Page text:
What is Eczema, and Does it Affect People of Color Differently?

Updated 04/16/19
Be careful about soap and other cleansers when you have eczema. JGI/Jamie Grill / Blend Images / Getty Images

Eczema, in the . most basic terms, is a chronic inflammatory skin disorder. The most common form is atopic eczema, which is also known as atopic dermatitis. Atopic eczema runs in families, most often associated with a history of asthma and allergies like hay fever. The signs are:

  • Dry, extremely itchy skin that can start to crack
  • Blisters with oozing and crusting
  • Red skin and red skin around the blisters
  • Raw areas of the skin from scratching, which can also cause bleeding
  • Dry, leathery skin areas that either becomes lighter or darker than normal skin tone
  • Scaly or thickened skin

Instead of always appearing reddish on dark skin, it sometimes looks dark, ashen or grayish in color. On lighter people of color, it appears brownish in lighter skin tones. In black or dark skin it can go either way, and cause hypopigmentation (lightening of the skin) and/or hyperpigmentation (darkening). It tends to show up on most adults on the surfaces of knees, elbows and on the ankles. Sadly, it can also appear on the face and neck.

Unfortunately, although we know those things about eczema, we don't know much more about what causes it. It's believed to be a combination of things—genetics, a compromised immune system, a hormonal imbalance and/or environmental factors. Eczema can affect anyone, but it's at its worst when it's present in children and babies. The condition typically begins in infancy sometime after three months, but unfortunately it can show up at any time in someone's life. Some children grow out of it between ages two and five.

For others, it can last into the teenage years and then subside. And still, for some people, it goes into adulthood or never goes away.

Possible Triggers

  • Soaps, laundry detergents, fabric softener and cleaning products
  • Extreme (cold or hot) weather and very high/low humidity levels
  • Dust, molds, pollen, fungi, bacteria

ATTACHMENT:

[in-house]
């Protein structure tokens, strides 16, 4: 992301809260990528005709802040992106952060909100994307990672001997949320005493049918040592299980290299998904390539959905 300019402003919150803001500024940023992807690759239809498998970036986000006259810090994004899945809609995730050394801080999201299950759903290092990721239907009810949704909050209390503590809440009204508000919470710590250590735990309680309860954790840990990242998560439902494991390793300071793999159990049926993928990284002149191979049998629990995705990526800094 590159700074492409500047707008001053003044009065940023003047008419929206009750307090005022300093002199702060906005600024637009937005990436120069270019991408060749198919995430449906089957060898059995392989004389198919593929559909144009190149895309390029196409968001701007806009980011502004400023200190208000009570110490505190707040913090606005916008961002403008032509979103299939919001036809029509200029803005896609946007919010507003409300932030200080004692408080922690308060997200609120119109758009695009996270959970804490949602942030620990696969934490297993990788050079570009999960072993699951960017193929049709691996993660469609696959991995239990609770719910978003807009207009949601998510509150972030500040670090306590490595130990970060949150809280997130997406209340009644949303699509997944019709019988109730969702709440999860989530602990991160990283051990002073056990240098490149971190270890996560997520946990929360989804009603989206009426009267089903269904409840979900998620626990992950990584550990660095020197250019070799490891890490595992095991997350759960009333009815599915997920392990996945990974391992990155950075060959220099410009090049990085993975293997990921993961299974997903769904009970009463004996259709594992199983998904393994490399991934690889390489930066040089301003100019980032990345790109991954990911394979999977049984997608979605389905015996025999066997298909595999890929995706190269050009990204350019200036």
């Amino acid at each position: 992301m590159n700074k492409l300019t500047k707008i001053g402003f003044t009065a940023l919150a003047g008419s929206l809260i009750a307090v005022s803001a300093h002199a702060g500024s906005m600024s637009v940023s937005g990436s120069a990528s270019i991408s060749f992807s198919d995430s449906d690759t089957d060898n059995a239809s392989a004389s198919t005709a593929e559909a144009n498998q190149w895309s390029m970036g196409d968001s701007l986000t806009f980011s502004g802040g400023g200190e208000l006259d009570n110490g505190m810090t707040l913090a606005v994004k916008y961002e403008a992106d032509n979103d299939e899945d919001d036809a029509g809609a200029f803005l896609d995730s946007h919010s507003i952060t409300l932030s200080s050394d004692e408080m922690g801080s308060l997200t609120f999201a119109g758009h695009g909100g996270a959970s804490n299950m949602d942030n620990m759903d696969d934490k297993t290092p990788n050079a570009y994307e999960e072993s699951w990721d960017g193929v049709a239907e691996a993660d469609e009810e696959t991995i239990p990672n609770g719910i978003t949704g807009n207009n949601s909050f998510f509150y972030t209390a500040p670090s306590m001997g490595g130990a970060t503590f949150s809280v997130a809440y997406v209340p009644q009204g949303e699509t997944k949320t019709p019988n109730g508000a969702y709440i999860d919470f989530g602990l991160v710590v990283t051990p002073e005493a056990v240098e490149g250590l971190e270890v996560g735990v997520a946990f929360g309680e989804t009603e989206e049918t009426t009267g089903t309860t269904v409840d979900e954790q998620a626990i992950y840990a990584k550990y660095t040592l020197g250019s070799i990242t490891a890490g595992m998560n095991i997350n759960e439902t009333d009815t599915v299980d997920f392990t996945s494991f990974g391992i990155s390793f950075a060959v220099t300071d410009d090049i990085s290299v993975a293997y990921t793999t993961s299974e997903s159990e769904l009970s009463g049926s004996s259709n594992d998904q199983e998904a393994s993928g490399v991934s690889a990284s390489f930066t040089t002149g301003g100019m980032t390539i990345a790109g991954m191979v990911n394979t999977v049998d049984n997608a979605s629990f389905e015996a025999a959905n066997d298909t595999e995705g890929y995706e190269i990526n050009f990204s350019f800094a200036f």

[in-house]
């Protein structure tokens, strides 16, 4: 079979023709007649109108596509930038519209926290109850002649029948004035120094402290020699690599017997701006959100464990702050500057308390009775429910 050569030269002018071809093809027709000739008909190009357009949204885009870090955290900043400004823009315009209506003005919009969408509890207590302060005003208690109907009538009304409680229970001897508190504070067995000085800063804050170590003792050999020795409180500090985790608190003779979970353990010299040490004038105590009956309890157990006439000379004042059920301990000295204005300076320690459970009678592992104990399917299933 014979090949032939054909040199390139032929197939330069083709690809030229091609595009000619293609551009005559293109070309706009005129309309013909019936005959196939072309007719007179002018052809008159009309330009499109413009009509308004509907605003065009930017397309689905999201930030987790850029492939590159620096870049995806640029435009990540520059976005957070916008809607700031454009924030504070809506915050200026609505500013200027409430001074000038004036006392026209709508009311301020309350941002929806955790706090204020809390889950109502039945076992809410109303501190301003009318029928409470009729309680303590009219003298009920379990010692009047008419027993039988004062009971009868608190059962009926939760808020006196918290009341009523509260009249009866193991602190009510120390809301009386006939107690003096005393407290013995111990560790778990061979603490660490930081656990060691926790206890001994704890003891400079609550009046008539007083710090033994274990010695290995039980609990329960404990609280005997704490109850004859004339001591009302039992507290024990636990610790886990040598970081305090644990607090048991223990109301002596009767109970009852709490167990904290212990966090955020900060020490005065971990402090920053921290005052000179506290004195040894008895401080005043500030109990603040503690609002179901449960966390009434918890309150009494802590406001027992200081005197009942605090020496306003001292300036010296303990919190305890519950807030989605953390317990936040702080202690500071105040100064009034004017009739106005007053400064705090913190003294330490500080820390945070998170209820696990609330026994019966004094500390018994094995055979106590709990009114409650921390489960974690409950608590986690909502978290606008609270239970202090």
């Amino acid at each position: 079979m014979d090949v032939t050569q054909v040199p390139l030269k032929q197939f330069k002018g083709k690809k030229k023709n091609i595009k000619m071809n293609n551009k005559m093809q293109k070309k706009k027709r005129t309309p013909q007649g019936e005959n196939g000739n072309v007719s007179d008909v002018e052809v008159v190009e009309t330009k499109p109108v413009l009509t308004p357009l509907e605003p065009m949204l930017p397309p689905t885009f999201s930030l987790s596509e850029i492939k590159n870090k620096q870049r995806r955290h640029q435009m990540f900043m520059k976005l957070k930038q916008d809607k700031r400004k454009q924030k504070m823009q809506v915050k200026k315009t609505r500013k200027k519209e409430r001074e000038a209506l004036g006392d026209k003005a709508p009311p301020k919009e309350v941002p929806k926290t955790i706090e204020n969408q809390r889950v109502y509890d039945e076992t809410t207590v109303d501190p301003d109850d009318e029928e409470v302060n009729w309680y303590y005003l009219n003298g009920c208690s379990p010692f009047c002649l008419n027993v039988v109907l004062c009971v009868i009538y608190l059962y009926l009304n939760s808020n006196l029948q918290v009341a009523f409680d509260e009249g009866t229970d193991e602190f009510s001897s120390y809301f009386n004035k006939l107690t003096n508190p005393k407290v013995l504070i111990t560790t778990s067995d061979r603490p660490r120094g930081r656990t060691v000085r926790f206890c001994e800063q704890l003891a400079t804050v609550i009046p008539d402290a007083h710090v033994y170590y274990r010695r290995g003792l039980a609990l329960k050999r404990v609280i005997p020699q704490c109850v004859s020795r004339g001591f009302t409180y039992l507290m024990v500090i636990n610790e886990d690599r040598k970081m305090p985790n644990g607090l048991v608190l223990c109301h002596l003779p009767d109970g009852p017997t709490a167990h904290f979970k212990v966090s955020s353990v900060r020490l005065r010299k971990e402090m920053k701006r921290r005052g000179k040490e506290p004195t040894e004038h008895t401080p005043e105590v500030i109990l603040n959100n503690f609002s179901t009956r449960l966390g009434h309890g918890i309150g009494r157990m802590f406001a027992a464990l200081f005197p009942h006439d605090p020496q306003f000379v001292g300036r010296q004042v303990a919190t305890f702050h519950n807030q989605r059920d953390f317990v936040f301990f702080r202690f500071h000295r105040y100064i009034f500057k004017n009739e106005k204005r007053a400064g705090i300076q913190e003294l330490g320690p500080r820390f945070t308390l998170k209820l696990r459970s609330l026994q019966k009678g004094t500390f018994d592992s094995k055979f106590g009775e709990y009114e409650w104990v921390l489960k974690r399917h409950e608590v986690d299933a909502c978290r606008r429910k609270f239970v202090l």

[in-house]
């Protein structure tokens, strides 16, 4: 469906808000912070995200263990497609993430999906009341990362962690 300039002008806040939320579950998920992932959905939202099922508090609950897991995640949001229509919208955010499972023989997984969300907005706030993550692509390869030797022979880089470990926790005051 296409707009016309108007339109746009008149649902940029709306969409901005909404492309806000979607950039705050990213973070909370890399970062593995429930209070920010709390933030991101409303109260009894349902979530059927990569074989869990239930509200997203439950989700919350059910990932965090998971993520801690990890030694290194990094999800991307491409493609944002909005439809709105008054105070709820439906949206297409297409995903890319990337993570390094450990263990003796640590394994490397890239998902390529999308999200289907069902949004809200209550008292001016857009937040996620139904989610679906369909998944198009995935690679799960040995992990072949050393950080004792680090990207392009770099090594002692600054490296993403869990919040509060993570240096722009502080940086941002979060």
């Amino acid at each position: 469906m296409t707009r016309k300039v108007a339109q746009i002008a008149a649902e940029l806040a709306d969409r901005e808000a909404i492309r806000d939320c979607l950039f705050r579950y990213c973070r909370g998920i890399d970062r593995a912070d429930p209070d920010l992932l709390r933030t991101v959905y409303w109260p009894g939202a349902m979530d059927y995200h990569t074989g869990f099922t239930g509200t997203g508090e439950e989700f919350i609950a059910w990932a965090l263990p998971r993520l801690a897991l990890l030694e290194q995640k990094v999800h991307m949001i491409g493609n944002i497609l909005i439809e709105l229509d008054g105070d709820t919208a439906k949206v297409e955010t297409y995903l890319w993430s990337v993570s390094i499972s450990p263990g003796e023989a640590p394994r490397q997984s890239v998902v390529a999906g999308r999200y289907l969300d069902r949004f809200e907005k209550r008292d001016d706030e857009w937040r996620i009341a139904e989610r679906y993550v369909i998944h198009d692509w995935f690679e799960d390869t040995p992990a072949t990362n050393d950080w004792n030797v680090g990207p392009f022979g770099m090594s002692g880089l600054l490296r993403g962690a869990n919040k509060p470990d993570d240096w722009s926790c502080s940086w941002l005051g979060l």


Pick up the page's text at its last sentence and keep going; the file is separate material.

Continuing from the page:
• Pet dander/fur, dust and dust mites
  • Sweating
  • Rough fabrics (like wool) that irritate the skin
  • Perfumes, creams and other cosmetics with irritating ingredients like formaldehyde, deodorants with aluminum chloride
  • Stress (physical, mental and emotional)
  • Nickel (like belt buckles, jewelry with nickel (gold less than 24 Karats))
  • Environmental allergens
  • Certain foods like cows milk and wheat gluten

Other Types of Eczema

Contact eczema (aka contact dermatitis) causes eczema when an allergen or irritant touches the skin. There are two types: irritant contact dermatitis, which is when a rash develops from soaps, detergents, harsh products, or prolonged contact with mild irritants (like bubble bath and sweat). Allergic eczema (allergic contact dermatitis) develops when an allergic reaction occurs in the skin, to people who have an allergy to a specific substance, such as the oil from poison ivy, poison sumac and poison oak, or nickel (which can be found in items like belt buckles and jewelry).

Hand eczema is exactly what it sounds like. It's related to contact eczema, because it's caused by things like repeated hand washing and exposure to strong detergents or latex.

Varicose eczema tends to occurs in older people. It affects the lower legs, and you know you have it because the skin around your ankles gets itchy and inflamed. It's caused by poor blood circulation.

Nummular eczema causes solid round, coin-sized patches of irritated skin—on the legs, arms or chest. 

Xerotic or asteatotic eczema, is a eczema that presents itself as the fine cracks in the dry skin of the lower legs, because there are fewer oil glands there. It's common in the elderly, and generally flares up during the winter in a low humidity environment.

If you suspect that you have eczema and are unable to treat the symptoms, you should see a dermatologist or a doctor ASAP. The doctor will be able to diagnose the problem by looking at the appearance of the skin. They'll ask about personal and family medical history, do a patch test to identify allergies, ask if you're under treatment for other skin conditions (medications can sometimes exacerbate eczema), and test the skin to rule out other diseases or infections. Eczema can be extremely uncomfortable, but it's treatable.

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